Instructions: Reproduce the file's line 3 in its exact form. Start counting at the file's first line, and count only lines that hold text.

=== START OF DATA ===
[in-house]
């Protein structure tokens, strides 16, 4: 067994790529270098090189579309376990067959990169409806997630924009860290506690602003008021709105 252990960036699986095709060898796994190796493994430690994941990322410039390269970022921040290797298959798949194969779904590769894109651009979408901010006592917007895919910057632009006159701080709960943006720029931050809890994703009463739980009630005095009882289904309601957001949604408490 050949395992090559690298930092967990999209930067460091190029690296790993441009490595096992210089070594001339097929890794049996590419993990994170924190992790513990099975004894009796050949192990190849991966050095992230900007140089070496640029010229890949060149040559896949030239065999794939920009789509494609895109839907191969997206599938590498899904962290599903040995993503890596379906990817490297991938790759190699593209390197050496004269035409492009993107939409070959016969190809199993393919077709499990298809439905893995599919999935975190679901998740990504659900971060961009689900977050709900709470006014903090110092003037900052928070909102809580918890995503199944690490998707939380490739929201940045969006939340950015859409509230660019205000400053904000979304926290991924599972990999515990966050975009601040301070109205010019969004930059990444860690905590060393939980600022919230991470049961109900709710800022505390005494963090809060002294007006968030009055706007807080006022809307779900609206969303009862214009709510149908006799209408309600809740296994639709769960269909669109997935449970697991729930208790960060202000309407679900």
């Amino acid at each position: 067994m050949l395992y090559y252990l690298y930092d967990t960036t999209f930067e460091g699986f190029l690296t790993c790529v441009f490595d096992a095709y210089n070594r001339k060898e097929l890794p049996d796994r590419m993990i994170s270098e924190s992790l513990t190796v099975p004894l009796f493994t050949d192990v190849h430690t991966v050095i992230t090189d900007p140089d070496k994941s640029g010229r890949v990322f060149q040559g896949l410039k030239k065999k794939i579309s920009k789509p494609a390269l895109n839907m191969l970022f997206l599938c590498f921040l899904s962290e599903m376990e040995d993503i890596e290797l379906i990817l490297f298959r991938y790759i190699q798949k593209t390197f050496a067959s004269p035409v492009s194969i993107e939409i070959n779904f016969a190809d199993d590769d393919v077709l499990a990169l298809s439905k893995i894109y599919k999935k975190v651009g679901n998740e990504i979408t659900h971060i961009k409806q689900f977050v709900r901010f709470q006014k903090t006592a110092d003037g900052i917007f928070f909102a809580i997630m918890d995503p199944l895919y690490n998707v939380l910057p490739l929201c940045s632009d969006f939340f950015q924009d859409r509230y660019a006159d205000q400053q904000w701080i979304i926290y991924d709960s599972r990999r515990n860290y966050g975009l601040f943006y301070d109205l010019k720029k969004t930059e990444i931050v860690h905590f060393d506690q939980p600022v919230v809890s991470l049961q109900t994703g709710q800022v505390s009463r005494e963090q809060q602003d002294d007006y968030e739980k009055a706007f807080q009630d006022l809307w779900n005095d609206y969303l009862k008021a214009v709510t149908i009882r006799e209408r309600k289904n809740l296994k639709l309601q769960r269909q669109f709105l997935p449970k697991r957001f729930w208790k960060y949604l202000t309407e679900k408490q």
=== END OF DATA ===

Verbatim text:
């Amino acid at each position: 067994m050949l395992y090559y252990l690298y930092d967990t960036t999209f930067e460091g699986f190029l690296t790993c790529v441009f490595d096992a095709y210089n070594r001339k060898e097929l890794p049996d796994r590419m993990i994170s270098e924190s992790l513990t190796v099975p004894l009796f493994t050949d192990v190849h430690t991966v050095i992230t090189d900007p140089d070496k994941s640029g010229r890949v990322f060149q040559g896949l410039k030239k065999k794939i579309s920009k789509p494609a390269l895109n839907m191969l970022f997206l599938c590498f921040l899904s962290e599903m376990e040995d993503i890596e290797l379906i990817l490297f298959r991938y790759i190699q798949k593209t390197f050496a067959s004269p035409v492009s194969i993107e939409i070959n779904f016969a190809d199993d590769d393919v077709l499990a990169l298809s439905k893995i894109y599919k999935k975190v651009g679901n998740e990504i979408t659900h971060i961009k409806q689900f977050v709900r901010f709470q006014k903090t006592a110092d003037g900052i917007f928070f909102a809580i997630m918890d995503p199944l895919y690490n998707v939380l910057p490739l929201c940045s632009d969006f939340f950015q924009d859409r509230y660019a006159d205000q400053q904000w701080i979304i926290y991924d709960s599972r990999r515990n860290y966050g975009l601040f943006y301070d109205l010019k720029k969004t930059e990444i931050v860690h905590f060393d506690q939980p600022v919230v809890s991470l049961q109900t994703g709710q800022v505390s009463r005494e963090q809060q602003d002294d007006y968030e739980k009055a706007f807080q009630d006022l809307w779900n005095d609206y969303l009862k008021a214009v709510t149908i009882r006799e209408r309600k289904n809740l296994k639709l309601q769960r269909q669109f709105l997935p449970k697991r957001f729930w208790k960060y949604l202000t309407e679900k408490q």